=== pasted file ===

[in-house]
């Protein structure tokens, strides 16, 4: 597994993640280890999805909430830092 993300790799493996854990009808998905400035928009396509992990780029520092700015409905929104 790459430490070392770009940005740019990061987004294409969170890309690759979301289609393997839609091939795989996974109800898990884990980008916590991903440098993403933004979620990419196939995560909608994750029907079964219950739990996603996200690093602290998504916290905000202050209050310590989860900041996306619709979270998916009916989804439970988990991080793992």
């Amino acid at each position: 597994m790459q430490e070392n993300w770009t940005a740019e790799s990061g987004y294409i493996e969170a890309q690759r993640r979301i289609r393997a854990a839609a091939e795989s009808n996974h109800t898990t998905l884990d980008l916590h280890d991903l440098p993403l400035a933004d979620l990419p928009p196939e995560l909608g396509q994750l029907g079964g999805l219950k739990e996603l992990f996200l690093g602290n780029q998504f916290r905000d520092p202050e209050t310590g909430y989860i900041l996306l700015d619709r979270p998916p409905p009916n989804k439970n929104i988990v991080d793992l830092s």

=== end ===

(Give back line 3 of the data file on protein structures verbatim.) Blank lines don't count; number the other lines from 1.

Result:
């Amino acid at each position: 597994m790459q430490e070392n993300w770009t940005a740019e790799s990061g987004y294409i493996e969170a890309q690759r993640r979301i289609r393997a854990a839609a091939e795989s009808n996974h109800t898990t998905l884990d980008l916590h280890d991903l440098p993403l400035a933004d979620l990419p928009p196939e995560l909608g396509q994750l029907g079964g999805l219950k739990e996603l992990f996200l690093g602290n780029q998504f916290r905000d520092p202050e209050t310590g909430y989860i900041l996306l700015d619709r979270p998916p409905p009916n989804k439970n929104i988990v991080d793992l830092s």